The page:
They were able to argue that that had nothing to do with the government and that they were not responsible for the actions that were taken by a section of the military and some sections of the police. Clearly, the government were fully aware of what was going on and probably inspired it. Effectively, this group of people was in a sense able to pretend that it was not directly an agent of the government.

I appreciate that this is a complex issue. I am sure that at the moment the Government will not feel able to accept the amendment just like that. Persecution may well be a growing problem. It is characteristic of some of the central American regimes as well as of the previous regime in Argentina. It is important to try to find formulae and words that will bring some of these governments within the scope of international conventions which almost entirely address themselves to the official state apparatus. I suspect that this will prove to be a growing problem. I commend for the thoughts of the Minister and the Home Office the issue of persecution by those who are not nominally agents of the state, but in practice very often are their agents. It is going to be a growing international legal problem.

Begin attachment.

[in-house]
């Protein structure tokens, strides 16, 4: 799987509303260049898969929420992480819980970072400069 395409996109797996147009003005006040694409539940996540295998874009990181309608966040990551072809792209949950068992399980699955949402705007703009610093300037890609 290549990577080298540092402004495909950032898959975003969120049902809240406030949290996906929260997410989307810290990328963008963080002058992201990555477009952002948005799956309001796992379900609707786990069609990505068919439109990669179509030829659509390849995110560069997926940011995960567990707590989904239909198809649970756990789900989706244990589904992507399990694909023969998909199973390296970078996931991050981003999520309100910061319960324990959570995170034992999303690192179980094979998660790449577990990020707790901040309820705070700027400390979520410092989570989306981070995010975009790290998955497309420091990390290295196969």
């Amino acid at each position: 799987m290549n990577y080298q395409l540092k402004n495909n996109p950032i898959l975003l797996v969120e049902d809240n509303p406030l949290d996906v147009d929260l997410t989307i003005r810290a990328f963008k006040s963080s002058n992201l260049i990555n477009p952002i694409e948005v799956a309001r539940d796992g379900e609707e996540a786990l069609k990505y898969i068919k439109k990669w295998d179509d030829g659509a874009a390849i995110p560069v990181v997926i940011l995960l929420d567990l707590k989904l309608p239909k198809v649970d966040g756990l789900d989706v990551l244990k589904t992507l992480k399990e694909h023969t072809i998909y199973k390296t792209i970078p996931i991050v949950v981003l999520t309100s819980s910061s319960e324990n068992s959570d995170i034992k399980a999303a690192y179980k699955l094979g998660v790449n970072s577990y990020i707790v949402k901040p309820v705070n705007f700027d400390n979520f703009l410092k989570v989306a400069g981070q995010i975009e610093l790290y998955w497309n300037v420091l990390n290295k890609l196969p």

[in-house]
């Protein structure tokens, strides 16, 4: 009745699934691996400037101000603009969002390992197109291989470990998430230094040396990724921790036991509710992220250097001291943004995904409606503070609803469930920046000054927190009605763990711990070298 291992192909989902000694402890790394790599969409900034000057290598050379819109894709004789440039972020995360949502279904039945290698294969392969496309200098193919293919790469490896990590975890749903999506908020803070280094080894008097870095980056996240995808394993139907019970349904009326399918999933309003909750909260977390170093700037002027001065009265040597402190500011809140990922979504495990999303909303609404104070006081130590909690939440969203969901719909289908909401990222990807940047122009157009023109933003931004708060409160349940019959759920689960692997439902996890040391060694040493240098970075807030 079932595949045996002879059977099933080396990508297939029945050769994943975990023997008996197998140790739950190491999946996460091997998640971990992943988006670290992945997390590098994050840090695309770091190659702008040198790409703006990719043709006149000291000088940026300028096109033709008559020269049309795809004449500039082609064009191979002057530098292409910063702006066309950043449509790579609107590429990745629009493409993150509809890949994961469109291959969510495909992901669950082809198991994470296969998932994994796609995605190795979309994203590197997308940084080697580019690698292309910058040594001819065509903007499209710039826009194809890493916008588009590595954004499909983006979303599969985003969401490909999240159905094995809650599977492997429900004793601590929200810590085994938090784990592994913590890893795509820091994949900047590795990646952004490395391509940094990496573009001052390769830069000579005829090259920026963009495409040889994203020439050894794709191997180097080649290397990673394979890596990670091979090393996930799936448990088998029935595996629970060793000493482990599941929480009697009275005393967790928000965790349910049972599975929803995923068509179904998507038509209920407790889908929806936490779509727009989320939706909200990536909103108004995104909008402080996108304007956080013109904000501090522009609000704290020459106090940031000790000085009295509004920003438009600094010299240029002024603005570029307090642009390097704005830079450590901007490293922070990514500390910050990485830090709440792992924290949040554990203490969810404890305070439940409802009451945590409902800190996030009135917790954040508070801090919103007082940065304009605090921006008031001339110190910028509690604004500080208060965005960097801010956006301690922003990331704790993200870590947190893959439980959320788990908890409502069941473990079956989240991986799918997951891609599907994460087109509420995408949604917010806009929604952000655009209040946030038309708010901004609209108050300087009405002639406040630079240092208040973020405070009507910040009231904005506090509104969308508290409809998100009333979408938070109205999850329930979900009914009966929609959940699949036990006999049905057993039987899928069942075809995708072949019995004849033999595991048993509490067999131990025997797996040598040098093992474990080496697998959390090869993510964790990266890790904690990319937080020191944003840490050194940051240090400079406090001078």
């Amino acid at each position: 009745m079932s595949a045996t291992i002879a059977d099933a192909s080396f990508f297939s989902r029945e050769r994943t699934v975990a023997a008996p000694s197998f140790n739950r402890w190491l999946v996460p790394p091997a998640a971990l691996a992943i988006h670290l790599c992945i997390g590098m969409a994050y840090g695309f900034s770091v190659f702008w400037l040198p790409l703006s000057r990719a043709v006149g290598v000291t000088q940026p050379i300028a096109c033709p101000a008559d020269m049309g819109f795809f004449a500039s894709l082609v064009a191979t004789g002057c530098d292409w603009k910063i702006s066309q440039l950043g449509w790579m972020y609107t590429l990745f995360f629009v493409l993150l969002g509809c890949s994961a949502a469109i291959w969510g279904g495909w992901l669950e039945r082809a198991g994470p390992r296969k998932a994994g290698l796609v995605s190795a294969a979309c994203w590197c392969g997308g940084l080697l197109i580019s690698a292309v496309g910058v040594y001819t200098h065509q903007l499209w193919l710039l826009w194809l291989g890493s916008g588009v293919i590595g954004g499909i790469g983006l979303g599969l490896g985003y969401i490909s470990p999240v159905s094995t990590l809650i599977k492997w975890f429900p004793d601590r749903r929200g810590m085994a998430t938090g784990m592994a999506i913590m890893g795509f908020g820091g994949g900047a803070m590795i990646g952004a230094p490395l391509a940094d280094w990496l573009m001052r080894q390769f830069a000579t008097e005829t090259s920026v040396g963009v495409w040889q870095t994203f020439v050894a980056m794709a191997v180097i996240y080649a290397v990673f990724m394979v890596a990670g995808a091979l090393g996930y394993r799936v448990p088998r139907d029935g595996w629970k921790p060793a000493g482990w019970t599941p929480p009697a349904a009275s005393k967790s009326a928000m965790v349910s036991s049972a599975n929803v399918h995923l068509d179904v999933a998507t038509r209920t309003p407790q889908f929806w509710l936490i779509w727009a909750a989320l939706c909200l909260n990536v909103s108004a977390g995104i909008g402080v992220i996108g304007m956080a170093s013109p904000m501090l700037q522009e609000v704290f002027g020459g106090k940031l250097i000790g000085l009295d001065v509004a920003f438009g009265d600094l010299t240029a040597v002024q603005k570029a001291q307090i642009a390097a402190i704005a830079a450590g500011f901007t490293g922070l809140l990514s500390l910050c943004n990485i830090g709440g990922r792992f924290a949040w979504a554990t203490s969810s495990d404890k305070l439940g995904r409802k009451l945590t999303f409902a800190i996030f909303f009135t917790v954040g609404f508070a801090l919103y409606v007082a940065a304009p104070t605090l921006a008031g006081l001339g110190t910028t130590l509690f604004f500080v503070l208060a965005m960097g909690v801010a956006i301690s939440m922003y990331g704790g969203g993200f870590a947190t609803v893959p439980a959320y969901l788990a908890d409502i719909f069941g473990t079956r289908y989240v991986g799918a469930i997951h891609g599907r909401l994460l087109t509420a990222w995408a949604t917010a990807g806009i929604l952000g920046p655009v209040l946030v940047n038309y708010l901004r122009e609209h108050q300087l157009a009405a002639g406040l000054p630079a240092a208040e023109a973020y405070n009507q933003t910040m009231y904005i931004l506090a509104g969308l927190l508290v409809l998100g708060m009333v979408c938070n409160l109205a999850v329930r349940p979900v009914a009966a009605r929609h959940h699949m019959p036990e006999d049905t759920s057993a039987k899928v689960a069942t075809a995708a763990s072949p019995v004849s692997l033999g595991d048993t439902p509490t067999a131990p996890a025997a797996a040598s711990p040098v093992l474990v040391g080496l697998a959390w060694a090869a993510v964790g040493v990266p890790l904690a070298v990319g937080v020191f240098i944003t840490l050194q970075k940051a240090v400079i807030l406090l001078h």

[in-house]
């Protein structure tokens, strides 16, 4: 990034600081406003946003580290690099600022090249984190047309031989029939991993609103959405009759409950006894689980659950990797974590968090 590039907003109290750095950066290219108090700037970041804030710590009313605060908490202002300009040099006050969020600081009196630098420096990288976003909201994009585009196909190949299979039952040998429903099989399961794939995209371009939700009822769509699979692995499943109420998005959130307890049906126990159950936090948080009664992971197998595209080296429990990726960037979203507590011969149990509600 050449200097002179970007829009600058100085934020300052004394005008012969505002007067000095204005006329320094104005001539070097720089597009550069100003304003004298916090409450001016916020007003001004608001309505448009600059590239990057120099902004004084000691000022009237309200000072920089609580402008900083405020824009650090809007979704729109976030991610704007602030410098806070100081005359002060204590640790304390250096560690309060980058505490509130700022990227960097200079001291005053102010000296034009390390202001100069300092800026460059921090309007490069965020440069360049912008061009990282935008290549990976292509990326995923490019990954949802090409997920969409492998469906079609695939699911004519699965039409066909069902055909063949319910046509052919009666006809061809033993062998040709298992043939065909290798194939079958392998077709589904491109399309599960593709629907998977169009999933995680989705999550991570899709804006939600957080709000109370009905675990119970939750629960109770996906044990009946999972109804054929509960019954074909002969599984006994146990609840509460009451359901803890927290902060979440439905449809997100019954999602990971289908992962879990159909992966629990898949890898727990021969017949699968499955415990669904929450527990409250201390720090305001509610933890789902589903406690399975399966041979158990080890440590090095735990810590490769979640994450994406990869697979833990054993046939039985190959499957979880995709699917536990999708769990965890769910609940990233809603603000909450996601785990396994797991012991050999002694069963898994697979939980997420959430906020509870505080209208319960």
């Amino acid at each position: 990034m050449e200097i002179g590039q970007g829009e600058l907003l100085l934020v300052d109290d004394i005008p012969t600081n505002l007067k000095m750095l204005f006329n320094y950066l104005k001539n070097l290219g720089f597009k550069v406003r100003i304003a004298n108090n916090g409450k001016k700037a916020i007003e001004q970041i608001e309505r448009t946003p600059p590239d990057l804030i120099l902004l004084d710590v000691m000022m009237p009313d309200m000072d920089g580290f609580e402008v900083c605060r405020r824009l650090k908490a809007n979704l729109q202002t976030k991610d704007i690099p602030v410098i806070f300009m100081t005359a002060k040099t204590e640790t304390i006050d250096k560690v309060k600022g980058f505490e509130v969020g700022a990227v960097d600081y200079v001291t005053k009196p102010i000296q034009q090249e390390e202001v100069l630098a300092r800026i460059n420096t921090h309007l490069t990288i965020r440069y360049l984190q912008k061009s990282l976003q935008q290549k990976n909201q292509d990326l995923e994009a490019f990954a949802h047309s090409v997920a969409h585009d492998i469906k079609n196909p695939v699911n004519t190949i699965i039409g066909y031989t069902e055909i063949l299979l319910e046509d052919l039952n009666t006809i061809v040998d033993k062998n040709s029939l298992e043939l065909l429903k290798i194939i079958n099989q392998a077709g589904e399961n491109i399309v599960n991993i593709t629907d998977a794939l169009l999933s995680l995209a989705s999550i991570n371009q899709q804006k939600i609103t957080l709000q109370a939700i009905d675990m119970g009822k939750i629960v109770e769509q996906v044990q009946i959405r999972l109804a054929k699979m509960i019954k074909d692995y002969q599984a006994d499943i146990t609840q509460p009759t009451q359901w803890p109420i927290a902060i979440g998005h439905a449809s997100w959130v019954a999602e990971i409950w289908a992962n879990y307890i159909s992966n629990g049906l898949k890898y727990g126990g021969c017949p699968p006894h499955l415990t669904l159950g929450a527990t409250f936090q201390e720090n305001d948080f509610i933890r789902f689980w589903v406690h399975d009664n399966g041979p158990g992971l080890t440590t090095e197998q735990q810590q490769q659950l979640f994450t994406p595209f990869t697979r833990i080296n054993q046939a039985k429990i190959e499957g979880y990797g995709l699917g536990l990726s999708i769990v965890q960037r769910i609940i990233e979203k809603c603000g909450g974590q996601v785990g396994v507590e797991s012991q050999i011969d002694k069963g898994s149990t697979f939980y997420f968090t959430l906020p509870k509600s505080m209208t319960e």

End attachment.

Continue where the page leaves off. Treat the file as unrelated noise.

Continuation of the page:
8.45 p.m.

Lord Renton: My Lords, I have been very interested by what we have heard from the noble Lord, Lord Dubs, and from the noble Baroness. But I must point out to them that the burden of proof as regards persecution lies on the person seeking asylum. The more we tie them down to detail the more difficult it will be for them to discharge that burden of proof. I suggest that from their point of view it is much better to leave the broad expression "persecution" there. It will make it simpler for them to prove their case. If we tie them down to this kind of restrictive detail the asylum seekers may find it hard to do so. Although I am one of those people who wish to see our asylum rules strengthened, on this occasion I have to point out that, bearing in mind where the burden of proof lies, this amendment would not be helpful.